For starters, I ordered a ruccolla and frisee salad with shrimp and mushrooms (310Rbs) and beef carpaccio (180Rbs), while Mr. Polly decided to try the Kolbasoff soup (180Rbs) and the boiled beer shrimp (180Rbs). I really enjoyed the salad, although I did wish it had a bit more mushrooms in it (they were excellent). The shrimp with the salad were succulent and brushed with a nice garlicky pesto sauce. Upon tasting his soup, the ingredients of which include soft cheese, white sausage (a little spicy!), pepper and tomatoes, Mr. Polly informed me that he wanted me to write that he loves Kolbasoff 2. I tried a spoonful, and agreed. It was thick, filling, and had a nice flavor and just the right amount of spice. Although he was slightly disappointed with the Spaten beer (95Rbs for a 0.33L), I was thoroughly savoring my rare Newcastle.

My beef carpaccio was served with raw mushrooms and celery, slice of lemon and lime and nice thin strips of fresh parmesan with some stray ruccolla leaves. I quite liked the meat itself, which I found delicate but flavorful. However, it did seem as though some of the slices had soaked in a little too much balsamic. Meanwhile, Mr. Polly commented on his beer shrimp, which he said were good, but nothing out of the ordinary.

Meanwhile, Mr. Polly tried a glass of Velvet beer (150Rbs for 0.4L and 290 for 1L), which he spoke highly of, and later Hoffbrau (120-0.33 / 180-1L). I toyed with the idea of trying a bottle of First Lady (290 Rbs – 0.33L), mainly because it was allegedly a beer made expressly for women, but then decided against it and got a Krusovice instead (105Rbs –0.33L / 170 0.5L).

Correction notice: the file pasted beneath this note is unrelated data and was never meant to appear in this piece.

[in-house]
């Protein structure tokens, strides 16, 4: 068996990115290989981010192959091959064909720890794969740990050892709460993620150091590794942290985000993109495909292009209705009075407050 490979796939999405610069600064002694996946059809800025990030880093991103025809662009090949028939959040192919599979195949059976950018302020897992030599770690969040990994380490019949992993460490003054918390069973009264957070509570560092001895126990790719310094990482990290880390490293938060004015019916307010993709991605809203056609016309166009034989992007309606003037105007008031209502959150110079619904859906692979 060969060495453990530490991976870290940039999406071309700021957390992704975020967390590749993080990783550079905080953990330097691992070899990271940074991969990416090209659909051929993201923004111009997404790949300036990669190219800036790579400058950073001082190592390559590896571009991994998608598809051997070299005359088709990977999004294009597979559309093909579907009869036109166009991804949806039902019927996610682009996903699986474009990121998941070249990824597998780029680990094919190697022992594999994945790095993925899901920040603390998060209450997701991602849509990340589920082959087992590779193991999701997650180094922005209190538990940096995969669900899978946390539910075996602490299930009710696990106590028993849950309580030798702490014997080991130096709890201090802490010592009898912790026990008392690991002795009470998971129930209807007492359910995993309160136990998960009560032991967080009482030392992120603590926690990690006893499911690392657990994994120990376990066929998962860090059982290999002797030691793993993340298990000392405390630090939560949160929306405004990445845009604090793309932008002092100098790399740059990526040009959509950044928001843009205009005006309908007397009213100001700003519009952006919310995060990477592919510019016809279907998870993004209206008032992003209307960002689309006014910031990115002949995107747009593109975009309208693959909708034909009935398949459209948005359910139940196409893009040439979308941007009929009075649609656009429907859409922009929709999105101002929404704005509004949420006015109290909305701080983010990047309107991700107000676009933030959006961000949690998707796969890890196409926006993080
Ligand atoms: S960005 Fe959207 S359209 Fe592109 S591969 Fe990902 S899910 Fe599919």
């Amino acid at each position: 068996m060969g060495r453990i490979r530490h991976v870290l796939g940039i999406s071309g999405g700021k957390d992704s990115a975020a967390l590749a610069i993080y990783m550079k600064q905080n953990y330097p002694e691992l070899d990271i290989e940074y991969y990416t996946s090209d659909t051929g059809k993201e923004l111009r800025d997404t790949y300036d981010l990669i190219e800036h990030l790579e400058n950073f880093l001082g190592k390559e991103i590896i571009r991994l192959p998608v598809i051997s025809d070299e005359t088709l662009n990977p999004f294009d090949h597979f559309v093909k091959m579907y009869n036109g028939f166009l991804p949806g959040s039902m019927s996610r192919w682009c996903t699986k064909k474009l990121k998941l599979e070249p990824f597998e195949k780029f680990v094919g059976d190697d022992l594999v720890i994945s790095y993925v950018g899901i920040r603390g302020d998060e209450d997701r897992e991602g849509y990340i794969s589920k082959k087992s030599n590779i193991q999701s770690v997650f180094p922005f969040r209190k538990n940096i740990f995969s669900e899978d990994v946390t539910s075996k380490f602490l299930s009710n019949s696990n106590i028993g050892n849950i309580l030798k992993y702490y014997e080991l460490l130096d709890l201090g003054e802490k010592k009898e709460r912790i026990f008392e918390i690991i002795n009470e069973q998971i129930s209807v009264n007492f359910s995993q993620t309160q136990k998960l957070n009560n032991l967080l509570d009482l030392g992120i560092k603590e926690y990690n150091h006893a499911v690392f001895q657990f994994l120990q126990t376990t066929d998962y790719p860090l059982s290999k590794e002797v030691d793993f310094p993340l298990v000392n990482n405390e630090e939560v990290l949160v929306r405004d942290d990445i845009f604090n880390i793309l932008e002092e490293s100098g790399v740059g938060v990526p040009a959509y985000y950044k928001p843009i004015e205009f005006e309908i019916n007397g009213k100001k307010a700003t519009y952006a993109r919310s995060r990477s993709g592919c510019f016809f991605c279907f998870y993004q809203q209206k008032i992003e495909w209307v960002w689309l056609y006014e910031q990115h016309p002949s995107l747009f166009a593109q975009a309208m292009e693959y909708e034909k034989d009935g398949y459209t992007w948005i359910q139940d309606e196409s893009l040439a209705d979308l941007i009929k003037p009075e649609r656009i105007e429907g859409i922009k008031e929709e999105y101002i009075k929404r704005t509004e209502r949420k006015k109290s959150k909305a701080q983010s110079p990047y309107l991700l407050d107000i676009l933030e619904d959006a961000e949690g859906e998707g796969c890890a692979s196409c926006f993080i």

We had a tough time decided on our entrees – we were wavering between the turkey sausage (320Rbs) and the ostrich sausage (450Rbs) or a steak. Kolbasoff 2’s menu offers both their own special Kolbasoff steak (580Rbs) and Angus steak (540Rbs). In the end, since we were in a sausage place, we decided we should eat the sausages. I ordered the turkey sausage and Mr. Polly ordered the ostrich sausage plate. Both were served with sauerkraut and mashed potatoes (served, funnily enough, as a little face: the sausage is the smile, the mashed potatoes have two gherkins for eyes and there is a stewed tomato in the sauerkraut for a nose).

Both of our sausages were fresh and juicy – my turkey sausage was a bit too juicy, almost kind of watery. This did not lend the best flavor to the turkey, which had not been cooked with any spices or onions or anything at all. A touch of anything would have really picked the dish up. Mr. Polly’s ostrich sausage, however, had a very nice flavor and was mixed with a touch of scallions. We were both ostrich virgins prior to this and were pleased with the freshness and the taste. He cleaned his plate, but I only ate about half of my sausage, if that much.

Mr. Polly decided to try the tiramisu for dessert (170Rbs), which was really a beauty of a piece of cake – really nicely presented. I only got to try a bit before Mr. Polly inhaled it all (which means it was very good).

The service was simply superb. Our waiter was efficient and completely non-intrusive, always there at the right time. What’s more, when we left I was careless enough to have left my cell phone on the table. I didn’t realize this until the next morning, but when we called to ask if it was there – it was! They had taken care to set it aside, which is a lot more than can be said for many Moscow establishments.

We had a very nice evening and although the prices seemed to be a little steeper from what we remembered from the Kolbasoff restaurant at Taganskaya, we will definitely consider going back again.